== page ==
The players headed off from Edinburgh Airport at an early hour with seven changes from the squad from Leeds, Carly McKinlay, Jenny Jones and setter Lynn Edwards returned along with extra hitting weight in the form of Lindsay Coburn and Anne Morrish.
After an eventful landing at Schipol Airport the players settled into competition mode with a competent training session. Hazel Gow continued her development and got the nod over Lindsay Coburn while Lynn Edwards took over the setting role.
Vc Nesselande from Belgium provided the early opposition and very quickly converted their physical advantage into points superiority. The speed they played at was stunning and only the hitting power of Linsey Bunten and defensive qualities of Laura McReady kept Scotland in early touch. However in mid set the Belgians added further speed and power to their game and this allowed them to take the set 25-16.
The second set followed a similar pattern and despite running the bench Scotland were unable to contain the effervescent Belgians. Their setting structure and use of speed routes was too much for Scotland and the result of 25-17 was a fair reflection of play.
Back to the drawing board and a regrouped squad to the court against VC Beerse. Scotland were much sharper and a strong serving display allowed Scotland to take the opening set 25-13. The squad introduced Carly McKinlay and Jenny Jones into the rotation and once, more Laura McReady’s consistency and stability in the libero role gave the hitters the opportunity to score. 25-17 and a first win allowed confidence to grow for the next test.
De Burgst quickly dispelled the notion that the Scots were back. They attacked incessantly through middle net and exposed the Scots’ lack of serving focus. Only a backs to the wall defence kept the Scottish side in the game. The pressure was too great and a 25-14, 25-15 loss was hard to take.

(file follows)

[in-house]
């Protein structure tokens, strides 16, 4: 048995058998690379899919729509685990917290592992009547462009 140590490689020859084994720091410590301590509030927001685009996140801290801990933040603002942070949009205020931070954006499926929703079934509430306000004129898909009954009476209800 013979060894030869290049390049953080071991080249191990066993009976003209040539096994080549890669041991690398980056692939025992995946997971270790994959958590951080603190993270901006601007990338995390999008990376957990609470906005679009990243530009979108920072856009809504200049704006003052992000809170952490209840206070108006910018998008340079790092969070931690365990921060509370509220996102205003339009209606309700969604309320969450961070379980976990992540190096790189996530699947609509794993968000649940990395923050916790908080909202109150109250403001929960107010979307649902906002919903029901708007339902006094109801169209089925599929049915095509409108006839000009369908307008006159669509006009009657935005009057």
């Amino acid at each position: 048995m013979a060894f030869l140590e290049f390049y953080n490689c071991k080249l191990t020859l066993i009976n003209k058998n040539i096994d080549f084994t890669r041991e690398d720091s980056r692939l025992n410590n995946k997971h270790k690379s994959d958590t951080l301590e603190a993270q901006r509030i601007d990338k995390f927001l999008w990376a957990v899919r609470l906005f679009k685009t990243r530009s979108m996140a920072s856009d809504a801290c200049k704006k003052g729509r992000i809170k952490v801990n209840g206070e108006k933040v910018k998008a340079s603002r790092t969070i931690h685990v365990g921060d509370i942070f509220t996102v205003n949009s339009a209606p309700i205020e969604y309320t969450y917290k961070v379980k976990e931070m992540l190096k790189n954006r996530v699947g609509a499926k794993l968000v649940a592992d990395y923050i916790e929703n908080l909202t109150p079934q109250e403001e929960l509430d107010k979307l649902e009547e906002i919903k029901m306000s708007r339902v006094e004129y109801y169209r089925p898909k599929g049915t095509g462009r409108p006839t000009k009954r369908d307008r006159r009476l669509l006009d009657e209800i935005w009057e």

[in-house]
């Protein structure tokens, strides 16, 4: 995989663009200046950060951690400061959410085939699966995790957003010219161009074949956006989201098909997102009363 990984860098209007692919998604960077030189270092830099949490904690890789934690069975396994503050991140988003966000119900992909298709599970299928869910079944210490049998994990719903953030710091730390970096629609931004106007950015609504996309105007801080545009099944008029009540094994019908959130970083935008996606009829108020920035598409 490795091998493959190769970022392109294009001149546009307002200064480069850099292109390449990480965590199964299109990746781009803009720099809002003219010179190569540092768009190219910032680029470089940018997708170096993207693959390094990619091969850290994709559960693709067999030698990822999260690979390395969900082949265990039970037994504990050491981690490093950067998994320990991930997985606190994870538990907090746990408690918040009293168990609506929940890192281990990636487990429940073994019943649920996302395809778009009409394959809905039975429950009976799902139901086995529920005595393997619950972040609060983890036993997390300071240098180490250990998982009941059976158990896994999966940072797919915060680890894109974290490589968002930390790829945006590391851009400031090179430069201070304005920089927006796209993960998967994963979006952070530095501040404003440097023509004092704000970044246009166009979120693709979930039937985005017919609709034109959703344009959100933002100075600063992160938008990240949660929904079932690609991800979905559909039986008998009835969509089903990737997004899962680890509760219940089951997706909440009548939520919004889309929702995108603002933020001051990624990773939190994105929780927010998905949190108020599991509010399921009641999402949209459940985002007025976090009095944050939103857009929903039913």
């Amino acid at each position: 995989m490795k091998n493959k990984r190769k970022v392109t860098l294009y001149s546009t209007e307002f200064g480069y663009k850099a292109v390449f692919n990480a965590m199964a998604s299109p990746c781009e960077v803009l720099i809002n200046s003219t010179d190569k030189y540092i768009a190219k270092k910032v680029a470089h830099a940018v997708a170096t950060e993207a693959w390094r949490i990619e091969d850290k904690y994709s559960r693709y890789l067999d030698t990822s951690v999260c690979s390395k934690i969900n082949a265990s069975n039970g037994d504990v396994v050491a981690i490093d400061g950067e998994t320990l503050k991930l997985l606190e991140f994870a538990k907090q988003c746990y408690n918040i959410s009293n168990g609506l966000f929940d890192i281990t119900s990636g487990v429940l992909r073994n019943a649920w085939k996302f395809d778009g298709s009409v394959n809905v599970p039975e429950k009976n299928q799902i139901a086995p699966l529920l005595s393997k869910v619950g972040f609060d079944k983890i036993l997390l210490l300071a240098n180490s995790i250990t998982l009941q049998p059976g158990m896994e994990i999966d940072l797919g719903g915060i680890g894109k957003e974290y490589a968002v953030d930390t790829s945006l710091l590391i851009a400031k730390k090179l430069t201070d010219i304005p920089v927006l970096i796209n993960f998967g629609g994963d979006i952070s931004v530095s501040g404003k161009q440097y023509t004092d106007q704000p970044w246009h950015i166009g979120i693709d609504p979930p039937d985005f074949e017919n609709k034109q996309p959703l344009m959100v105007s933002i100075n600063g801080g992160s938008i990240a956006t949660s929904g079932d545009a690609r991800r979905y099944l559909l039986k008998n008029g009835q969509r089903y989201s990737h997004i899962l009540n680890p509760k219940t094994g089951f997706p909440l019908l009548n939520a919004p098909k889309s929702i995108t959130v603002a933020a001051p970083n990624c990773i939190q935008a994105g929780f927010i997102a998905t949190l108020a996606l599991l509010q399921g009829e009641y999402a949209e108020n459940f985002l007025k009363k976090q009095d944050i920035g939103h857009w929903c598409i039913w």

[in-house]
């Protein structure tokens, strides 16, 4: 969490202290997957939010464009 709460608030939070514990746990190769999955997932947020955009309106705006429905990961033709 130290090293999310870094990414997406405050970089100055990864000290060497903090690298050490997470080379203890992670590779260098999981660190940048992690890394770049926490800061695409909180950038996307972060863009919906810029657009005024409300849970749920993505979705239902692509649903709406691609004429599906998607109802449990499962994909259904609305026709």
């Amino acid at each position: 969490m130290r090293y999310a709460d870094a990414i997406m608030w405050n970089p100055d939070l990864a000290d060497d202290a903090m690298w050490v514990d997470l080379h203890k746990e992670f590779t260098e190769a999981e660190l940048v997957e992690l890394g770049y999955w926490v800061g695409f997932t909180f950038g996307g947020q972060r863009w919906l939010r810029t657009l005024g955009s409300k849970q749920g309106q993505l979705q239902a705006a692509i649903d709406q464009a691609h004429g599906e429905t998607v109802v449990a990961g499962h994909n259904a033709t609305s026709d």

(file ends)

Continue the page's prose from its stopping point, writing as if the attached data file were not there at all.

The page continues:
So back to leaders Nesselande who followed a pattern similar to the first game with the Scots went down 25-12. A mammoth rebuilding task was established through the hitting of inspirational captain Linsey Bunten and setting from Chrissie Mahon. Jill Runciman found her “A” game and found holes in a previously impenetrable defence as she thrived on the set provided by Chrissie Mahon. They shocked the leaders and the magnificent Laura McReady and Hazel Gow added points and passes as Scotland strolled to a 25-12 win. The third set saw Klaudia Wieczorek step up to the plate and display her potential and score at the baseline and the net 15-11 to Scotland and a first defeat for Nesselande.
VC Beerse were next to feel the edge of the Scottish game as they continued their competitive educative. The first set saw them serve the Dutch off the court and finish with a 25-12 win. Complacency stepped in the second and despite a horrendous run of fourteen service errors they had enough to win 25-23.
The final match was to decide second place and the home side were unwilling to settle for anything less. The game went point for point until 15-15 then the Dutch stepped up their game and swamped Scotland without conceding another point.
Second set was heading the same way until Scotland altered their structure and re-introduced Lynn Edwards. She offered alternatives which the Dutch could not handle and, once more the ebullient Linsey Bunten hammered home the advantage.
Scotland took an early lead through Anne Morrish’s serving but then as to often happens surrendered it through a variety of unforced errors. Next phase saw Scotland take a 12-8 lead and once more self destruct to 13-14. A great effort was required and only fantastic defence by Laura McReady and a gutsy hit by Linsey Bunten allowed Scotland the opportunity to stay in the game. Stay in it they did and two strong serves by Klaudia Wieczorek completed the task.
A number of plusses from the Scottish display with the three key ones being
• Linsey Bunten’s inspirational leadership
• Laura McReady has what it takes to be a high level libero
• Hazel Gow can mix it with the best at this level at the net
So, the stage is set for the next tilt at international play and the coaching squad can focus on its job knowing hard work and graft will be done by a competent Team Manager, in the form of Gail Campbell. Leigh Watson has made a valuable contribution on her return and offers a balanced perspective. Dave McEwan continues to build on his sound club reputation and does a wonderful mentoring job with players. There is always someone steps into the breach showcasing a hitherto unknown talent and Malcolm McLean has a future in the movies as a cameraman extraordinaire.
Thanks to all others who contributed a few bricks in the construction of the next generation of Scottish Women’s volleyball.